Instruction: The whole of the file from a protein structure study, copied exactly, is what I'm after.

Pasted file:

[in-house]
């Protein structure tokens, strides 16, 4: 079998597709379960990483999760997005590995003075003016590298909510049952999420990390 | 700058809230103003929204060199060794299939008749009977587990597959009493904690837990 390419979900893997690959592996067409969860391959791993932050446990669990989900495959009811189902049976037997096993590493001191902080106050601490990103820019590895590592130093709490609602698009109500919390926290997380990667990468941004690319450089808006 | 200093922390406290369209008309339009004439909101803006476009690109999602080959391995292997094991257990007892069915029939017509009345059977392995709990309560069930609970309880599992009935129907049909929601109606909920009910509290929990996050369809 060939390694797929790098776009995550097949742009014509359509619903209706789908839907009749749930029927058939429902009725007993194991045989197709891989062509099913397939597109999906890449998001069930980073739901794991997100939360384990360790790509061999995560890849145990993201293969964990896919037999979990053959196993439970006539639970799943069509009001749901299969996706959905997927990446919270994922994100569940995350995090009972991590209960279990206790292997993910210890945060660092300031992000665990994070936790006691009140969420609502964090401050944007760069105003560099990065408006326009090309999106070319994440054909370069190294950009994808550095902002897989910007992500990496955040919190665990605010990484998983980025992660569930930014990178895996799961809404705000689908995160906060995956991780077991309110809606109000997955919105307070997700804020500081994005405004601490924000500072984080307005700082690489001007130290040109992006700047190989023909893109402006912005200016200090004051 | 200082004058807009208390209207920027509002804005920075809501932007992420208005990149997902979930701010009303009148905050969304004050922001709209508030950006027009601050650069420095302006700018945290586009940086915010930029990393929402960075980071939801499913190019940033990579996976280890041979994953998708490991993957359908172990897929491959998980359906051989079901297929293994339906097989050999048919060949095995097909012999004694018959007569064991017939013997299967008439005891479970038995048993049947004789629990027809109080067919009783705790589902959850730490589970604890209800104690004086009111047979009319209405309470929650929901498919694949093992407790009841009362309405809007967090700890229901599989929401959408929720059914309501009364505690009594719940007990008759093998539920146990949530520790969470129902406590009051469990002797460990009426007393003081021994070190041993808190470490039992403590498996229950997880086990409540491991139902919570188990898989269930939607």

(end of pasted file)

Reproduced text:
[in-house]
């Protein structure tokens, strides 16, 4: 079998597709379960990483999760997005590995003075003016590298909510049952999420990390 | 700058809230103003929204060199060794299939008749009977587990597959009493904690837990 390419979900893997690959592996067409969860391959791993932050446990669990989900495959009811189902049976037997096993590493001191902080106050601490990103820019590895590592130093709490609602698009109500919390926290997380990667990468941004690319450089808006 | 200093922390406290369209008309339009004439909101803006476009690109999602080959391995292997094991257990007892069915029939017509009345059977392995709990309560069930609970309880599992009935129907049909929601109606909920009910509290929990996050369809 060939390694797929790098776009995550097949742009014509359509619903209706789908839907009749749930029927058939429902009725007993194991045989197709891989062509099913397939597109999906890449998001069930980073739901794991997100939360384990360790790509061999995560890849145990993201293969964990896919037999979990053959196993439970006539639970799943069509009001749901299969996706959905997927990446919270994922994100569940995350995090009972991590209960279990206790292997993910210890945060660092300031992000665990994070936790006691009140969420609502964090401050944007760069105003560099990065408006326009090309999106070319994440054909370069190294950009994808550095902002897989910007992500990496955040919190665990605010990484998983980025992660569930930014990178895996799961809404705000689908995160906060995956991780077991309110809606109000997955919105307070997700804020500081994005405004601490924000500072984080307005700082690489001007130290040109992006700047190989023909893109402006912005200016200090004051 | 200082004058807009208390209207920027509002804005920075809501932007992420208005990149997902979930701010009303009148905050969304004050922001709209508030950006027009601050650069420095302006700018945290586009940086915010930029990393929402960075980071939801499913190019940033990579996976280890041979994953998708490991993957359908172990897929491959998980359906051989079901297929293994339906097989050999048919060949095995097909012999004694018959007569064991017939013997299967008439005891479970038995048993049947004789629990027809109080067919009783705790589902959850730490589970604890209800104690004086009111047979009319209405309470929650929901498919694949093992407790009841009362309405809007967090700890229901599989929401959408929720059914309501009364505690009594719940007990008759093998539920146990949530520790969470129902406590009051469990002797460990009426007393003081021994070190041993808190470490039992403590498996229950997880086990409540491991139902919570188990898989269930939607």